• Collaborative real-time notetaking can be achieved through Word Online – one group member should create a Word document online through Office 365 and share this with all PBL group members and the PBL tutor. All group members will then be able to access and edit notes concurrently.

  • Documents that do not meet the accessibility criteria (TBC)

  • Absence of formative opportunities for students to receive feedback.

One-to-one meetings, Personal Tutoring (Teacher-led)
Recommended approachEnabling technologyTo doTo avoid

Hold an internet-based video call;

Hold an internet-based audio call;

Run a webinar from home

Teams is the preferred option for all forms of one-to-ones

  • It’s best to schedule a time with your student so that they are active when you place the call.

  • You can schedule a "Teams" meeting from your Outlook: [[[NBSP]]] Go into Calendar and schedule an appointment with your recipient(s) as you would normally do; before you finish you will notice the [[[NBSP]]] “Teams Meeting” [[[NBSP]]] icon in the menu, just click this and Outlook will automatically generate a meeting link for you and your recipient(s) after you press [[[NBSP]]] “Send."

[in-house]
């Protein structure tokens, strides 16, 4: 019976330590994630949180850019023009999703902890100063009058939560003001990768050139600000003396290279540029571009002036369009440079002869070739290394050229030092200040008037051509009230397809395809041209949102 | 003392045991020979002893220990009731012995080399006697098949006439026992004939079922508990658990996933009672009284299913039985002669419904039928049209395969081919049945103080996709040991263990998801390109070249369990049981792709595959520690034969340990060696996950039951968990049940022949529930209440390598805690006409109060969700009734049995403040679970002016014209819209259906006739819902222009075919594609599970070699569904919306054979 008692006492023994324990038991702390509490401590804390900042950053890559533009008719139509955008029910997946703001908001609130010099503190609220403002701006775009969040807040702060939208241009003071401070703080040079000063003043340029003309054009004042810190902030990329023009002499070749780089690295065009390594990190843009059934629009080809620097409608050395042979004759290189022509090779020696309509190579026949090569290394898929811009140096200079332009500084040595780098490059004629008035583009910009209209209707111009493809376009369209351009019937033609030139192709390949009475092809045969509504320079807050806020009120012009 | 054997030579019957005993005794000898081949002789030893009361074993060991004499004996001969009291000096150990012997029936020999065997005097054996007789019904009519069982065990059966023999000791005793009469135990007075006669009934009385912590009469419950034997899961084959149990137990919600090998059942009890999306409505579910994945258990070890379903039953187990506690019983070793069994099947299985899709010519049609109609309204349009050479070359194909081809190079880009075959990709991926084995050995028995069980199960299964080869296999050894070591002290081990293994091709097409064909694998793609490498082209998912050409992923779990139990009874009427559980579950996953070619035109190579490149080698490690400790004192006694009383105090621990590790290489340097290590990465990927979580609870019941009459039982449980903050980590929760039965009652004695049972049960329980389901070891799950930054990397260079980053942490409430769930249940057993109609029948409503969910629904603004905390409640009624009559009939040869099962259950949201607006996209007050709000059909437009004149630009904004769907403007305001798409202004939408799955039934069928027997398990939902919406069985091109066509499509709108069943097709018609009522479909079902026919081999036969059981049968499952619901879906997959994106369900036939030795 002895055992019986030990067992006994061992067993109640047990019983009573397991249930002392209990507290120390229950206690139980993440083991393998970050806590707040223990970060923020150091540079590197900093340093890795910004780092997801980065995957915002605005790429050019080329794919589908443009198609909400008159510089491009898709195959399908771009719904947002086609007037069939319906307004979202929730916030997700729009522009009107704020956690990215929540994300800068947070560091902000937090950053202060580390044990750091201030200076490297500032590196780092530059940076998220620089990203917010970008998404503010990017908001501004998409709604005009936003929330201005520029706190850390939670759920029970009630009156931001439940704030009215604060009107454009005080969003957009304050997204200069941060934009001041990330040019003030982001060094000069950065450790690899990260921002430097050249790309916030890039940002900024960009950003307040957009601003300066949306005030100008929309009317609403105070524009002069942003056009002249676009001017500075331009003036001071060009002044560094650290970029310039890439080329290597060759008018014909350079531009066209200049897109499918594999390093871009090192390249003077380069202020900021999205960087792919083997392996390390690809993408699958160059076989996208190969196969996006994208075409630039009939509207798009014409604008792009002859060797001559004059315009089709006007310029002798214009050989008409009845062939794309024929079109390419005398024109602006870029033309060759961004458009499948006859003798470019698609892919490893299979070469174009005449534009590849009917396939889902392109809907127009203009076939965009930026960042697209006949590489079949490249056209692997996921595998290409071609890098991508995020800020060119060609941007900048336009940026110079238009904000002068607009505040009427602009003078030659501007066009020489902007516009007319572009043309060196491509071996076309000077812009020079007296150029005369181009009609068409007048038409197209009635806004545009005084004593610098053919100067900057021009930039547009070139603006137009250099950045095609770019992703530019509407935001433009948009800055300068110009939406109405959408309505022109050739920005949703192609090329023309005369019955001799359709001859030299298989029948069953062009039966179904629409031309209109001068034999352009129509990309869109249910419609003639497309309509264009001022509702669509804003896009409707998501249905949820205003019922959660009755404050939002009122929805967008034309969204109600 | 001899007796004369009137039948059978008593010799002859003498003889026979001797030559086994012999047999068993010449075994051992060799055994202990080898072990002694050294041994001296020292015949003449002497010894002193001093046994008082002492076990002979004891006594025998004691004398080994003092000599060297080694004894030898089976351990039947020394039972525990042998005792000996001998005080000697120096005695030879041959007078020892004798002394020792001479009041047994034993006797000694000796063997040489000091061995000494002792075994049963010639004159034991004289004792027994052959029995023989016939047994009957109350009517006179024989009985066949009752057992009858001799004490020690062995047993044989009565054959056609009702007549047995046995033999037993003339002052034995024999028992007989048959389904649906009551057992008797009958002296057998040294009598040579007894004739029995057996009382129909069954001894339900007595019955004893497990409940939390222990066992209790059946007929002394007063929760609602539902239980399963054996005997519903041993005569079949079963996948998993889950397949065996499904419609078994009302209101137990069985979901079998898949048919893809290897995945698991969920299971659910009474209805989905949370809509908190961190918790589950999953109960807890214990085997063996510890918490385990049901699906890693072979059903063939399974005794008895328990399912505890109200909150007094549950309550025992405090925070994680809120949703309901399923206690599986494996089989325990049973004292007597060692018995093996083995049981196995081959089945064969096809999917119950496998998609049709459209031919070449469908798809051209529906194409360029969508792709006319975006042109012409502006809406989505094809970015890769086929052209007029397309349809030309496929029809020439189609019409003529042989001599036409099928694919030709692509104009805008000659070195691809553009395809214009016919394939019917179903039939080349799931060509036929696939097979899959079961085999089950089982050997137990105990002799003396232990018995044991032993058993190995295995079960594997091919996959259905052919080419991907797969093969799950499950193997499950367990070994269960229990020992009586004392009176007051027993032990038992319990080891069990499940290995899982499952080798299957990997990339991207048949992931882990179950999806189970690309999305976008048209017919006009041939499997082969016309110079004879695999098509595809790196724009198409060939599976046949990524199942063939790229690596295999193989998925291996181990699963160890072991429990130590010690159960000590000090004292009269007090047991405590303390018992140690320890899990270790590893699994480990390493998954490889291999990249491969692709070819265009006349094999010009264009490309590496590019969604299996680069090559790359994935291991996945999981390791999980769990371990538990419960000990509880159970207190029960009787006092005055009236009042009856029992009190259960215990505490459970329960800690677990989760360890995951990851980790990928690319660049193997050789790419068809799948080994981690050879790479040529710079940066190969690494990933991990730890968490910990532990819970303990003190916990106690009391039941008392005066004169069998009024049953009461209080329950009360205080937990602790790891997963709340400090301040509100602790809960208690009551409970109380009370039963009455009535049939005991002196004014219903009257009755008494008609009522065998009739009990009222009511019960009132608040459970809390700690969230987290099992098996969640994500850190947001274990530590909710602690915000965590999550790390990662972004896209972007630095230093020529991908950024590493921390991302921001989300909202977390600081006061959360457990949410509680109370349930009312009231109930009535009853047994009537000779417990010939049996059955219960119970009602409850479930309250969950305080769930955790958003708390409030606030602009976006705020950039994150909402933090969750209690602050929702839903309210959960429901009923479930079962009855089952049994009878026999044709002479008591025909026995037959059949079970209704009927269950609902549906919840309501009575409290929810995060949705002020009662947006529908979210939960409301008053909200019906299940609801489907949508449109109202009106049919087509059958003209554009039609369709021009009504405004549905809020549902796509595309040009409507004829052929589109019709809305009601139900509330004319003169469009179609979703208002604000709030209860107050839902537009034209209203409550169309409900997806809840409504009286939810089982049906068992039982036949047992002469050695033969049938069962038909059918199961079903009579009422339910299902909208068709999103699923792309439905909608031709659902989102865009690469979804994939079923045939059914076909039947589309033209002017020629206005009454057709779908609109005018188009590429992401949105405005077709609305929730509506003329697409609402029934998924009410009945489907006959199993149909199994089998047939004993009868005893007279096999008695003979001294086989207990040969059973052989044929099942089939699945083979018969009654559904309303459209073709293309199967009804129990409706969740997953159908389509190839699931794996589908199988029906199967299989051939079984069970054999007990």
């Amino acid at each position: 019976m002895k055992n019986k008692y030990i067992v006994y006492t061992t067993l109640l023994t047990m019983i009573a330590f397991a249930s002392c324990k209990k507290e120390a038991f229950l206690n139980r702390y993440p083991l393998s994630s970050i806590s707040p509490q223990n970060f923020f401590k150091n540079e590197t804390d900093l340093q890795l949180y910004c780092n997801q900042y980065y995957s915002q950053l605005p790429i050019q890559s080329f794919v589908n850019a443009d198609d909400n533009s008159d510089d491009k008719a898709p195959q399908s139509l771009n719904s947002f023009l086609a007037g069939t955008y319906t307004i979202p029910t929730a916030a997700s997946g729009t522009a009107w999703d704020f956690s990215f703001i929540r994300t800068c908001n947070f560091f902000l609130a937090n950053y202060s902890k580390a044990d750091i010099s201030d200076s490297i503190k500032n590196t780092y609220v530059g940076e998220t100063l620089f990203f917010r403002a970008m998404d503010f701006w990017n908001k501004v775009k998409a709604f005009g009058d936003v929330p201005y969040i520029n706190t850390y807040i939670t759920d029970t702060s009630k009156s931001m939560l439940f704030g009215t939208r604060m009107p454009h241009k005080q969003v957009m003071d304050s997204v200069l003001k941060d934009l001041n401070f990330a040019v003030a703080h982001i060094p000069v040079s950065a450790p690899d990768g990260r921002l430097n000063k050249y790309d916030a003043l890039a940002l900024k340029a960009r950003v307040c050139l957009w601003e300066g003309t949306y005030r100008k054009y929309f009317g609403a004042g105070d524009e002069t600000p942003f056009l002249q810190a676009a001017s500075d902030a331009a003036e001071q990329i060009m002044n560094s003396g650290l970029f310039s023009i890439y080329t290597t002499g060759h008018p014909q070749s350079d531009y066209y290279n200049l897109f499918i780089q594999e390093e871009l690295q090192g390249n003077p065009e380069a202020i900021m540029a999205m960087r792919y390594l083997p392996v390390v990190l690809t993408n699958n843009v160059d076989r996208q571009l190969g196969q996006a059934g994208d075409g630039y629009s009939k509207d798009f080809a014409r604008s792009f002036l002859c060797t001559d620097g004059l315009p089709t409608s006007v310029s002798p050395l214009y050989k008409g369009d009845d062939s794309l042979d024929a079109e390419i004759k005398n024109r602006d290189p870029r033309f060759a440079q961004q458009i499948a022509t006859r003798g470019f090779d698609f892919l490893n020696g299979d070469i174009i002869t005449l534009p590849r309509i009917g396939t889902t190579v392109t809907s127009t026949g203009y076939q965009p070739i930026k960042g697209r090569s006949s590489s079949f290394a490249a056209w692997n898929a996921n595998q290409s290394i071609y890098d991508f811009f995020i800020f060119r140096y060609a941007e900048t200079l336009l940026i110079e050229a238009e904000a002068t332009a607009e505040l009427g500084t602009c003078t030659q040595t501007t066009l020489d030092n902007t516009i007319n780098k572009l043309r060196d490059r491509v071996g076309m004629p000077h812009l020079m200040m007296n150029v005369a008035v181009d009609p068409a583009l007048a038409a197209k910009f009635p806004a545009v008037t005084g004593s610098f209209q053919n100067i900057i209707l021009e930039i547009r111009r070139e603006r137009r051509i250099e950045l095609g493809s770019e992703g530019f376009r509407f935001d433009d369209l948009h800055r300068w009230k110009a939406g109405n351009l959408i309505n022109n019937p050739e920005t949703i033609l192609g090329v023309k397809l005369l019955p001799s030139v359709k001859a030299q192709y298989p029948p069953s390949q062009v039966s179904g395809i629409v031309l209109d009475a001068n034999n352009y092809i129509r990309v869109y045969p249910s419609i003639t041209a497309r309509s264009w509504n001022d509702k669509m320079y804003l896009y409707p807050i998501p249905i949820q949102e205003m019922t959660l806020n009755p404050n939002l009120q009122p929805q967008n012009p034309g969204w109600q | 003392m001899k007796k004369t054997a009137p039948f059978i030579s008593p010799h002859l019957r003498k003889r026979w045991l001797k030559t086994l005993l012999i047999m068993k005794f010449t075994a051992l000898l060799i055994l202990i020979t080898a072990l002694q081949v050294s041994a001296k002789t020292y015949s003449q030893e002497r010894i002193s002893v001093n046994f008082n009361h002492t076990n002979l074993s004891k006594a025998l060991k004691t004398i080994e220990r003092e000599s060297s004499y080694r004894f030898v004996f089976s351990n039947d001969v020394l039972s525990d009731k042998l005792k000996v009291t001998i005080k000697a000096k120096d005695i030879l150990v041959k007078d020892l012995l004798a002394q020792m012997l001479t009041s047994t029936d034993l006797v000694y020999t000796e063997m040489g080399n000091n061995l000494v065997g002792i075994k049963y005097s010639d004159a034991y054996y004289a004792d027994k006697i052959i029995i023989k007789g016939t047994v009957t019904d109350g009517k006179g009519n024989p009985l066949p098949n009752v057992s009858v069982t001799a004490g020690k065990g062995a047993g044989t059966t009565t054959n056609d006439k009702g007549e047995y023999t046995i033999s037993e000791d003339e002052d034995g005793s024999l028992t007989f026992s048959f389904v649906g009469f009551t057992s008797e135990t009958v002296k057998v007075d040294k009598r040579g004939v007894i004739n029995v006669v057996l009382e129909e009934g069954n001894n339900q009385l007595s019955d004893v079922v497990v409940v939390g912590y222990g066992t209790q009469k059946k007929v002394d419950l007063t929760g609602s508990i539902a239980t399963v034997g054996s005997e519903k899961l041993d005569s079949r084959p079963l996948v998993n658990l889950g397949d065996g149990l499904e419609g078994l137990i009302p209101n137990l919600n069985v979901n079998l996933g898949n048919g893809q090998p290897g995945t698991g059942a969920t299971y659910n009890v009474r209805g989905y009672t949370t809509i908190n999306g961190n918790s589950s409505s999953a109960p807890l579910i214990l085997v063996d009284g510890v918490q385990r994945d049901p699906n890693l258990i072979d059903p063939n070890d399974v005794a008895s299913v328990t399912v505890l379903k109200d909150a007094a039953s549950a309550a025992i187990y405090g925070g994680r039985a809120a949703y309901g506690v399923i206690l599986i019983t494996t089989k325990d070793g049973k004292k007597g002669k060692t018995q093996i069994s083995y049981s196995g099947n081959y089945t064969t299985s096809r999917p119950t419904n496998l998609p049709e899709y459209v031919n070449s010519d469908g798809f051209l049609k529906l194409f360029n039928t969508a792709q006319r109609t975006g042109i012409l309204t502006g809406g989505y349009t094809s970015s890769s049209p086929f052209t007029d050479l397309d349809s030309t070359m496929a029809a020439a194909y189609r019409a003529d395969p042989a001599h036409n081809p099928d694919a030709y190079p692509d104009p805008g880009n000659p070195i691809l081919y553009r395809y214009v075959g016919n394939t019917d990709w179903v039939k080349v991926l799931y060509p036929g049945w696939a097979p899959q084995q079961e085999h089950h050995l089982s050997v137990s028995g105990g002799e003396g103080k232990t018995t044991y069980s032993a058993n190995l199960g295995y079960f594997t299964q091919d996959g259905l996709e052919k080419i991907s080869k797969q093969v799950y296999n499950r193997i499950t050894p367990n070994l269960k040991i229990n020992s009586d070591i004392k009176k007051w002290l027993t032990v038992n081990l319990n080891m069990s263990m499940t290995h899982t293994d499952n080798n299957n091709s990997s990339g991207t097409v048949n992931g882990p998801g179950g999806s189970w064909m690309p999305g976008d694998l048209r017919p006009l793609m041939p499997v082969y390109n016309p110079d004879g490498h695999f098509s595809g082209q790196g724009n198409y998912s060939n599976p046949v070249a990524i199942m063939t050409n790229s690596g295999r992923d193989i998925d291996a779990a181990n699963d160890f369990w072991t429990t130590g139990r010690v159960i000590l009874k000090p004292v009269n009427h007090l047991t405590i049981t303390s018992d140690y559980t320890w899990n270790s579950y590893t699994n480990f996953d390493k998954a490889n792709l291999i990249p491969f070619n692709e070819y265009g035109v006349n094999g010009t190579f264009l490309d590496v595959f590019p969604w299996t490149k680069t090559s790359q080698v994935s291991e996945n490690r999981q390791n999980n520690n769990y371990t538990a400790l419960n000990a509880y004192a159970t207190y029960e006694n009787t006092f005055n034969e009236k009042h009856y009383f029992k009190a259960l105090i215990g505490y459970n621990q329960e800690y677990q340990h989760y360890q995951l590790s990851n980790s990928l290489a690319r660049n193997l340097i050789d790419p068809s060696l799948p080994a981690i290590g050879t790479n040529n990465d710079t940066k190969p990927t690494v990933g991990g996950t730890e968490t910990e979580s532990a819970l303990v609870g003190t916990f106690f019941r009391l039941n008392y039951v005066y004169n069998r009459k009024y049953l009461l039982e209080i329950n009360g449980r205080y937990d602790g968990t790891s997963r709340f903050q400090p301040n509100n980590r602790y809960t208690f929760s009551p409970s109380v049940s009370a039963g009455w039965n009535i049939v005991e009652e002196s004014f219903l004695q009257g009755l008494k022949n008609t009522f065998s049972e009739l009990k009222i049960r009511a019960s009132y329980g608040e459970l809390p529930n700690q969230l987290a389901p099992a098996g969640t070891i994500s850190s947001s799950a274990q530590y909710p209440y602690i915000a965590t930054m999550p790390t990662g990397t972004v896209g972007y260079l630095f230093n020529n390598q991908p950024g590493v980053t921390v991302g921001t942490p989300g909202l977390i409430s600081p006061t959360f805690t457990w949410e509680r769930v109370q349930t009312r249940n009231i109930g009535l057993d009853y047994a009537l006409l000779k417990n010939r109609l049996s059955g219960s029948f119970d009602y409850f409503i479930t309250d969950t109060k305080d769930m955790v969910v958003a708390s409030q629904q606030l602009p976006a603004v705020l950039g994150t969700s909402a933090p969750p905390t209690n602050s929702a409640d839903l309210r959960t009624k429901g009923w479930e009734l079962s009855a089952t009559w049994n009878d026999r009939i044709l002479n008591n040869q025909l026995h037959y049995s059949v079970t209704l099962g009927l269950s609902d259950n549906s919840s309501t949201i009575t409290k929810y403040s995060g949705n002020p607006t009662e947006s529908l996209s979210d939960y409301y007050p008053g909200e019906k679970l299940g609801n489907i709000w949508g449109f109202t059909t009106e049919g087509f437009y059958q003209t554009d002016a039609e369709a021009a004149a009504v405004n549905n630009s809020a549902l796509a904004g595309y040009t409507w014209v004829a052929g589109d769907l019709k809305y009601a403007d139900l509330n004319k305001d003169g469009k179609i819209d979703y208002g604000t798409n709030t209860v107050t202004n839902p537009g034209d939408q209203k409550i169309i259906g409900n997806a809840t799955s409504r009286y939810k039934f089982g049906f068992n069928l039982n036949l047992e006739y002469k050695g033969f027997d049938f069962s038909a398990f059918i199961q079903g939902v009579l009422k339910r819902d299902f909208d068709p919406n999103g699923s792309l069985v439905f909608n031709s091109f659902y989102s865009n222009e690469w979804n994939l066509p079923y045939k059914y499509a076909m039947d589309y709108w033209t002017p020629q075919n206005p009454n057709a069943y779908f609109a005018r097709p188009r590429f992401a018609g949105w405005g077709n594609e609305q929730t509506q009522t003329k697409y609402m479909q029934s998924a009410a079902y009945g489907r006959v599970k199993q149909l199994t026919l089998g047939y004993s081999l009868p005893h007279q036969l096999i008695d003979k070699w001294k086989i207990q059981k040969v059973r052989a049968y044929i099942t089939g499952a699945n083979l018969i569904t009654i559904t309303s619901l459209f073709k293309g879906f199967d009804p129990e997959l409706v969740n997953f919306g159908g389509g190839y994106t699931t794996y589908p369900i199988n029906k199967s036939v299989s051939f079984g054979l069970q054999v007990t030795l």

• Not giving your student(s) enough notice like you would normally give a colleague.

  • Not providing details in advance so that your student(s) understands the purpose of the call.

Distribution of content to students
Recommended approachEnabling technologyTo doTo avoid

Add files and other resources to Canvas as per current use.

Canvas (within your learning module area)